The Mask of Zorro
is an adventure that begins with a young Don Diego de la Vega
fighting oppression as the legendary Zorro. Twenty years
pass. Don Diego must now find a successor to stop the tyrant,
Raphael Montero, who years earlier left him to rot in prison.
He chooses Alejandro Murietta, a known bandit, and transforms
him into the fearless romantic hero he once was to carry on
the legacy of Zorro.
Who was that Hero Horse?
A magnificent black stallion named Casey played
Zorro’s beautiful horse, Tornado. In the film, the horse is
referred to as an Andalusian, but Casey is actually a
Friesian. Two other horses, Duke and Fedde, doubled for Casey
in some of the scenes.
Star Studded Performance:
It is unusual in the horse world for a stallion to be
used for performance purposes. Stallions are hormone driven
and can be dangerously powerful creatures. They are
territorial around other horses and can be aggressive in the
presence of mares. They are often unpredictable and high
strung. However, Casey is an exceptional animal actor who has
remarkable trust in his trainer, Bobby Lovegren, and was able
to socialize well on the set and accomplish the stunts
required of his character, Tornado.
Zorro rides back onto the silver screen.
Horses, Horses Everywhere….
used throughout the film performing many stunts. Trained
rearing and jumping horses were used with professional
wranglers and stuntmen doubling for the actors. For some of
the close-up, point-of-view shots, a fake mechanical horse was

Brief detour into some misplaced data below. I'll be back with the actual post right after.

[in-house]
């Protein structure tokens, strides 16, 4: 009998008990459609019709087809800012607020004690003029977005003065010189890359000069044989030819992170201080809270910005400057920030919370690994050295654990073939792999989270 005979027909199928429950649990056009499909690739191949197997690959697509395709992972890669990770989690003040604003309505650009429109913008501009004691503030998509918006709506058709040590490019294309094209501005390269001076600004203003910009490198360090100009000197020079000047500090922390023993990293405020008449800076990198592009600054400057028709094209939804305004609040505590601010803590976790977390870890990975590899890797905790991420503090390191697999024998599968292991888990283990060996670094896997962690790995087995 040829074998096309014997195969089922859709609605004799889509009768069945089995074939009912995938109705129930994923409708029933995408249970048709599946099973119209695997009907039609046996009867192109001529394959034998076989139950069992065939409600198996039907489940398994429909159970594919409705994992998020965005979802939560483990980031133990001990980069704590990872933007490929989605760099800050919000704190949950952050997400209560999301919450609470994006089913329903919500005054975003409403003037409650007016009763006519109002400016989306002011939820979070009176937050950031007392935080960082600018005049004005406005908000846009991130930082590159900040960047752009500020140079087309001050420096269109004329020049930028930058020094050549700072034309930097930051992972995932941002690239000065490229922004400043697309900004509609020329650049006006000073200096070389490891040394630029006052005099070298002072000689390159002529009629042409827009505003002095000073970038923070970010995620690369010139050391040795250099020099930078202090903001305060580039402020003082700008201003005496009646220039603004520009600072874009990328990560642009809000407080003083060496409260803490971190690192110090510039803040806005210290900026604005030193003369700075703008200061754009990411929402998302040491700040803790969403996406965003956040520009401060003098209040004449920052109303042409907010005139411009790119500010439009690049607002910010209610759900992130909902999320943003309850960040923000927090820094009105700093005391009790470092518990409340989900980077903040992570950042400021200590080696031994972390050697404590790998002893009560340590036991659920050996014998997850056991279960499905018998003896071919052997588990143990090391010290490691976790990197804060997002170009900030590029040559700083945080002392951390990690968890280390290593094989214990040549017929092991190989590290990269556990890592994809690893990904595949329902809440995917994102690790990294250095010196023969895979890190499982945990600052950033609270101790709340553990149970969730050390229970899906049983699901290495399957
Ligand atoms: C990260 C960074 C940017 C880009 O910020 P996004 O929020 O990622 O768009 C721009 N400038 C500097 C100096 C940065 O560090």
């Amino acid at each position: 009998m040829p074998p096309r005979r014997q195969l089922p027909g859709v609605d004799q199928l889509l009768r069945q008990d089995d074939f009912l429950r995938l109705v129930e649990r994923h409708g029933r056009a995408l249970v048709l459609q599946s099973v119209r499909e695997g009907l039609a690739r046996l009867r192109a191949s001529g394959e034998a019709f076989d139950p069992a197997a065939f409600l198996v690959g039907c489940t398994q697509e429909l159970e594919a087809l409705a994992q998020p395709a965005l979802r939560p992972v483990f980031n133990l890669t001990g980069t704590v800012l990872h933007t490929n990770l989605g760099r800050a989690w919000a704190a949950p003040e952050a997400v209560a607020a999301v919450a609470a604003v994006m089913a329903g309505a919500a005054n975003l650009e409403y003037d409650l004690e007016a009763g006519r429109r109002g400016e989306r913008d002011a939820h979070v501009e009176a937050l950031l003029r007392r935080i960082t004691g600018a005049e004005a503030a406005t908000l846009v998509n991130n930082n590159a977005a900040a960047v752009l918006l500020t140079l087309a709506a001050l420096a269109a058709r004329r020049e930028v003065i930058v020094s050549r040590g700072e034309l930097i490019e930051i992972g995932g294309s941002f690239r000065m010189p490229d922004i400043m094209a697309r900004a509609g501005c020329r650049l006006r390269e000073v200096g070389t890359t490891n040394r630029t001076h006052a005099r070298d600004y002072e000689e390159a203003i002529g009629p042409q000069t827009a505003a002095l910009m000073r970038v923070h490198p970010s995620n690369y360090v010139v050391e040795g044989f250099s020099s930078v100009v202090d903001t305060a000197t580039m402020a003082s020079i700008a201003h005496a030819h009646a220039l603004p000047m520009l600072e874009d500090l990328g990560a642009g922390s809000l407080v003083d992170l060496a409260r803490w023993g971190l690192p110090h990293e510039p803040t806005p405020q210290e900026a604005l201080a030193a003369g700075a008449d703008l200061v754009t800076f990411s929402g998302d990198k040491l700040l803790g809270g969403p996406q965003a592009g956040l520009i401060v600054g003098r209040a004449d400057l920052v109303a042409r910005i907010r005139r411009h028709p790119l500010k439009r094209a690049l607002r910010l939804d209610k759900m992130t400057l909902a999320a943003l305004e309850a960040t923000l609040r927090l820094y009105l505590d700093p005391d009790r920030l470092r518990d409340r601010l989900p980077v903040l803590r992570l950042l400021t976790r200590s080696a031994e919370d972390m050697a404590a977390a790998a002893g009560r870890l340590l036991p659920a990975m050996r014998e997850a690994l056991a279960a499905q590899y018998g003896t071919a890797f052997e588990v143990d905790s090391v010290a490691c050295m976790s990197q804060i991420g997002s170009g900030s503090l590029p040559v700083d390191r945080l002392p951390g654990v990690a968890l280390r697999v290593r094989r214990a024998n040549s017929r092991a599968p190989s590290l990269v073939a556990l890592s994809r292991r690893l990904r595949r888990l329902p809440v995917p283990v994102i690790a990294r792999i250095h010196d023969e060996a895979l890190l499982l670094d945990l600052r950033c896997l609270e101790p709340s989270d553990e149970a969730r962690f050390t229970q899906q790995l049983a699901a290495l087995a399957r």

used, built specially to double for the hero horse. Horse
make-up included water based non-toxic dye to match the stunt
horses. For the hero horse, Tornado, hair weaves were added to
the mane to give him a particularly opulent look. These were
not permanent and were easily removed.
In the opening sequence of the film,
trained horses were used to climb stairs and ramps surrounding
the walls of the city, as Zorro rescues innocent prisoners
from a firing squad. Zorro’s horse jumps across the rooftops
and rears atop a building with the setting sun as a backdrop.
This sequence was filmed in cuts and the trained rearing horse
was walked up specially designed stairs reinforced to hold its
weight. A special railing was built for the jump (which was
approximately four feet across) and was also performed by a
trained jumping horse. Padding was laid to protect the
horse’s footing. Rearing was filmed separately of the crowd
and an experienced rider was used. For the sword work done
while on horseback, or swords seen as costume pieces for
riders, prop plastic swords were used.
Zorro makes a
leap from the balcony to land in the saddle of his horse and
make his getaway. The scene was shot in cuts and a stunt man
doubled for the actor. The horse was prepped for this stunt
and additional padding was used under the saddle. The height
from which the stuntman jumped was not as great as it
Free or “At Liberty” Horse Work:
When Spanish guards ride into the marketplace with a
“wild” horse in tow, the horse breaks free and rears.
Alejandro, impressed by the beauty of the animal, rushes in,
calming the horse before the guards retrieve the steed. This
is only one instance of work done by horses working free of
human contact, or “at liberty” throughout the film. For this
free work, the horses were trained with visual signals, sound
cues and food rewards. To insure safety, five wranglers were
stationed surrounding the marketplace. Two key trainers, one
at point A and one at point B, gave the cues for the horse to